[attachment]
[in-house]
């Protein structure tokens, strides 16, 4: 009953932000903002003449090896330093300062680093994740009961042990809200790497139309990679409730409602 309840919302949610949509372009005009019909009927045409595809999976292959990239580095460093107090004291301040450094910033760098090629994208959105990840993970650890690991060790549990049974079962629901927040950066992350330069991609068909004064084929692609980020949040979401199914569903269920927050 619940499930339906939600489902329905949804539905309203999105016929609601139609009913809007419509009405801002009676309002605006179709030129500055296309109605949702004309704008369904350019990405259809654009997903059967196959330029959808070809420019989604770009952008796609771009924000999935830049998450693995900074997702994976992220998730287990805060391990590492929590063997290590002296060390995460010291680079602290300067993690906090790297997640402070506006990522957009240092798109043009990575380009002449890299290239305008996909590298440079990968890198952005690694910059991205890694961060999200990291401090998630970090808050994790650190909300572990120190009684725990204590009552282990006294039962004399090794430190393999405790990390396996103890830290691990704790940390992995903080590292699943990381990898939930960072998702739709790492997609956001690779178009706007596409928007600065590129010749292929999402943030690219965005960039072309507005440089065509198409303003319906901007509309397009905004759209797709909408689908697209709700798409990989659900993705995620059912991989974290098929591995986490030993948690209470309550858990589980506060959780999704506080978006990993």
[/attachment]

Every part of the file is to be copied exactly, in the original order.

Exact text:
[in-house]
């Protein structure tokens, strides 16, 4: 009953932000903002003449090896330093300062680093994740009961042990809200790497139309990679409730409602 309840919302949610949509372009005009019909009927045409595809999976292959990239580095460093107090004291301040450094910033760098090629994208959105990840993970650890690991060790549990049974079962629901927040950066992350330069991609068909004064084929692609980020949040979401199914569903269920927050 619940499930339906939600489902329905949804539905309203999105016929609601139609009913809007419509009405801002009676309002605006179709030129500055296309109605949702004309704008369904350019990405259809654009997903059967196959330029959808070809420019989604770009952008796609771009924000999935830049998450693995900074997702994976992220998730287990805060391990590492929590063997290590002296060390995460010291680079602290300067993690906090790297997640402070506006990522957009240092798109043009990575380009002449890299290239305008996909590298440079990968890198952005690694910059991205890694961060999200990291401090998630970090808050994790650190909300572990120190009684725990204590009552282990006294039962004399090794430190393999405790990390396996103890830290691990704790940390992995903080590292699943990381990898939930960072998702739709790492997609956001690779178009706007596409928007600065590129010749292929999402943030690219965005960039072309507005440089065509198409303003319906901007509309397009905004759209797709909408689908697209709700798409990989659900993705995620059912991989974290098929591995986490030993948690209470309550858990589980506060959780999704506080978006990993």